It probably lasted a few minutes, but after that, there were major trust issues between me and my mom! Neither one of us has been on a rollercoaster since. It’s funny for me – not for my mom.
What’s your best travel advice?
Don’t make too many detailed plans. I hate when you have a schedule on a vacation. I like to have a general plan and direction, but I like to wake up in the morning and see how I’m feeling that day. I work with a calendar every single day, and when I’m holidaying, I don’t want that.
Thoughts on hospitality and Bob W
How long have you been working at Bob W as a business development manager?
A year in October 2021. Another cliche, but time flies when you’re having fun.
How would you describe what you do in a few words?
I make sure that people come and stay with Bob.
How did you find this job?
I applied to be operations manager. I’d done operations in hotels before, but my previous job was in sales. The process was going really well and the more I got into it, the more I wanted to be part of Bob. The culture seemed so fresh, something new. This little company (a year ago we were so small) is changing the world. Not something you see from a 100-year-old company for example. To be at the birthplace of something new, that’s not something you get every day.
The person hiring eventually told me he already hired an ops manager, but that he wanted me to be their next business development manager. Something clicked and I realised that this is what I wanted to do; it’s what makes my eyes spark. I couldn’t see it myself, but the fact that someone else picked it out from my personality, skillset and traits and offered me this position was amazing.
What’s a typical day at Bob W look like for you?
I bridge the gap between people hearing about us and coming to stay with Bob. Most of them are businesses, and we have some amazing partners in Tallinn. It varies day by day, some days I do more actual sales stuff and others I do things that will help me in the future.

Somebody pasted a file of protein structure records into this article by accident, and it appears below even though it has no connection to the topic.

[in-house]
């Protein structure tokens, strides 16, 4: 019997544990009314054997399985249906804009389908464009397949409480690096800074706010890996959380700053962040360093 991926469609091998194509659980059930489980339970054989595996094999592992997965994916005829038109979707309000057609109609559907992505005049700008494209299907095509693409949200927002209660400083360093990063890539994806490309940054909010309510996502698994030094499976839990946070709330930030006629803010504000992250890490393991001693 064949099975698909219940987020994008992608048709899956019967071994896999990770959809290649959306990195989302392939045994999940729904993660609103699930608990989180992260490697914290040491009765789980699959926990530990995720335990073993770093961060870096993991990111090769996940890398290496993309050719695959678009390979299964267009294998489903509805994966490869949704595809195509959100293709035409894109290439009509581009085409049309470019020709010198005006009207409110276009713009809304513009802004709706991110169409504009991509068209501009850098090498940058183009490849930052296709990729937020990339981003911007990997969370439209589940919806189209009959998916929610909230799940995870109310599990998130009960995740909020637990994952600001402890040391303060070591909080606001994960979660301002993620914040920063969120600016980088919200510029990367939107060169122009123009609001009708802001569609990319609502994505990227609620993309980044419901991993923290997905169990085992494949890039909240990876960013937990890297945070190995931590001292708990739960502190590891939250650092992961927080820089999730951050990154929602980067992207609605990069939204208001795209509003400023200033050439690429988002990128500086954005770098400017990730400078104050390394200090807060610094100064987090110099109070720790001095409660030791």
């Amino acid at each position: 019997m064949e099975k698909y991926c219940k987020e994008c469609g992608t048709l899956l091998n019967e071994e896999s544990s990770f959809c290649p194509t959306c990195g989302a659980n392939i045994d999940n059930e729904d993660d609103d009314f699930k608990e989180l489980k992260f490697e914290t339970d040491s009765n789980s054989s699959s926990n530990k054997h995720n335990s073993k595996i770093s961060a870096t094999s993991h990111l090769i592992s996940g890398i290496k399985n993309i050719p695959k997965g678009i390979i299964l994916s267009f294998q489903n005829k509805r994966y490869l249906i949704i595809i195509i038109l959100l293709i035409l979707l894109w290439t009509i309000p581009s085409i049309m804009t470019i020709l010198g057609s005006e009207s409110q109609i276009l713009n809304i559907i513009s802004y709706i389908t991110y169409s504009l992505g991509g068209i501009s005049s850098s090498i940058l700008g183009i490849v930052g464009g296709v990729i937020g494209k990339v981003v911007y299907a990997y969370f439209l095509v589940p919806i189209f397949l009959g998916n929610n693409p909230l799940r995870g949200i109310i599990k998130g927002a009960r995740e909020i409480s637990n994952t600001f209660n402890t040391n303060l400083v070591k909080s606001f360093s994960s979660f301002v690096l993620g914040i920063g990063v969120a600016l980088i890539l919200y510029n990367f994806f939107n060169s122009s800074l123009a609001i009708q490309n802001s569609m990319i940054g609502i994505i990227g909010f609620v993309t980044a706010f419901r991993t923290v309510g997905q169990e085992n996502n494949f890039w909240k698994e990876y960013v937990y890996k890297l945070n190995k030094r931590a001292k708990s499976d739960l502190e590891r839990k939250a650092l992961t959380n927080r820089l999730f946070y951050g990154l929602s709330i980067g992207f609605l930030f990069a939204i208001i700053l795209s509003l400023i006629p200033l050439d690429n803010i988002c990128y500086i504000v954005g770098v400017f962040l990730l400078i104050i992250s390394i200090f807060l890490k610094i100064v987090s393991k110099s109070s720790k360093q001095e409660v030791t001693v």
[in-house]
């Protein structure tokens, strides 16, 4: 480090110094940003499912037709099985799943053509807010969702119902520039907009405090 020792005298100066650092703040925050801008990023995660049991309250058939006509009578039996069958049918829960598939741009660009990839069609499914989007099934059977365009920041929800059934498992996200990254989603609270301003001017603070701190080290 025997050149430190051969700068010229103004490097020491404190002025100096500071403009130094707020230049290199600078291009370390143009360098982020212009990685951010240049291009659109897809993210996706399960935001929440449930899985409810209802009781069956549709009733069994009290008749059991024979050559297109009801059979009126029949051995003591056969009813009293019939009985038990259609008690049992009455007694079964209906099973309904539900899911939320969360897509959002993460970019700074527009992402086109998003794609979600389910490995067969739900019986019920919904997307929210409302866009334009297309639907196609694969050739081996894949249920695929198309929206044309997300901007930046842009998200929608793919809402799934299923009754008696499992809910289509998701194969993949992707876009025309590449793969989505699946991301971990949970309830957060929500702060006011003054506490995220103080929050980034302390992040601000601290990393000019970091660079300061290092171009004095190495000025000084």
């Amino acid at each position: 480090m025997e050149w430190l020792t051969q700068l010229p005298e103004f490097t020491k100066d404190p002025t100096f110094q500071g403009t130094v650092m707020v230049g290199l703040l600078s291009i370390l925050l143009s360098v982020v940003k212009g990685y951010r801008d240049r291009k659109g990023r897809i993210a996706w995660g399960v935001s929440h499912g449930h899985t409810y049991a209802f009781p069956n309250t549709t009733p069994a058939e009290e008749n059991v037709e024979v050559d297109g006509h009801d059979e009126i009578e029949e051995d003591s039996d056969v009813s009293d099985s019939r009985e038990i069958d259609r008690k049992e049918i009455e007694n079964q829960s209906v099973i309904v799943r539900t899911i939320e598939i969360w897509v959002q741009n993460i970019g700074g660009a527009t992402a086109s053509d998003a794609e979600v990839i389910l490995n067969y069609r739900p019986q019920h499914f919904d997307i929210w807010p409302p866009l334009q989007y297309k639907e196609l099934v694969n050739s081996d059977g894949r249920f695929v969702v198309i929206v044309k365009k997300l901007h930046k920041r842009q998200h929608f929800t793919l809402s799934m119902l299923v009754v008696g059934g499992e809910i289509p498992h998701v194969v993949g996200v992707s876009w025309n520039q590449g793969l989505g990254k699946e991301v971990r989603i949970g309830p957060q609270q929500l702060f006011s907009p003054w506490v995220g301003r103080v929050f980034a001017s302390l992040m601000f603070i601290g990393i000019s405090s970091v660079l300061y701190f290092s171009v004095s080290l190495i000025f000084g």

I need something unexpected to happen every day. I need at least one challenge, otherwise, I go looking for challenges. This is what drives me. I like to keep myself busy on different fronts. There’s no set way of doing things, so creativity has no limits at Bob. Something that’s very much encouraged by our founders is throwing out new ideas, bringing them to life, and, as our CEO Niko often says, “finding a method to the madness”.
What are your biggest challenges?
During corona times, it was a challenge that I couldn’t meet people. Another is finding ways to be fresh and relevant in sales and not become obsolete. For example, we as a company put emphasis on sustainability even though in Estonia, sustainability is not yet such a hot topic in hospitality. I can have a small impact by recycling in my personal life, but if my workplace and other companies are doing it, it has a bigger impact.
Do you miss seeing people?
I do meet with people as a business developer, now more than before because borders are reopening. But I also have video and regular calls. It’s not like I’m disconnected, it’s just in other ways, which is normal now. It’s cool to have a call with people from the UK, US, Helsinki and Tallinn all at the same time.
Has Covid changed sales?
Old school sales isn’t enough nowadays. To go somewhere to have a cup of coffee and to talk about seeing a property is expensive time-wise. I now do this within a one-hour call. I present our amazing apartments to whoever wants to come, and we have 3D video tours if they don’t have time for a call with me. It’s so much quicker. That’s the key. You don’t want to wait a week for your offer. Something that I did not fully understand when I joined is that, as Niko puts it, “Time kills the deal.”
In all your time in hospitality, can you tell us the wackiest thing you’ve encountered on the job?
Hah! What happens in hotels, stays in hotels.
What’s your favourite detail in Bob W’s apartments?
I think it’s really cool that we put reusable water bottles because a lot of mainstream hospitality providers put bottled water and it’s horrible for the environment.
Lastly, what’s the best part of working for Bob?
In big companies, you fit yourself to the company whereas at Bob, you can grow together.
Join Bob W’s team
We’re hiring Business Development Managers in multiple countries to work alongside Marjaliisa in our Growth team. As a Business Development Manager, you’ll identify sales opportunities and close B2B deals in your market. You’ll also support the Growth team's mission to drive up demand and supply growth by working with the Director of Growth and our international Growth and Operations teams. Are you up for the challenge?
Apply and see all current openings on our jobs page!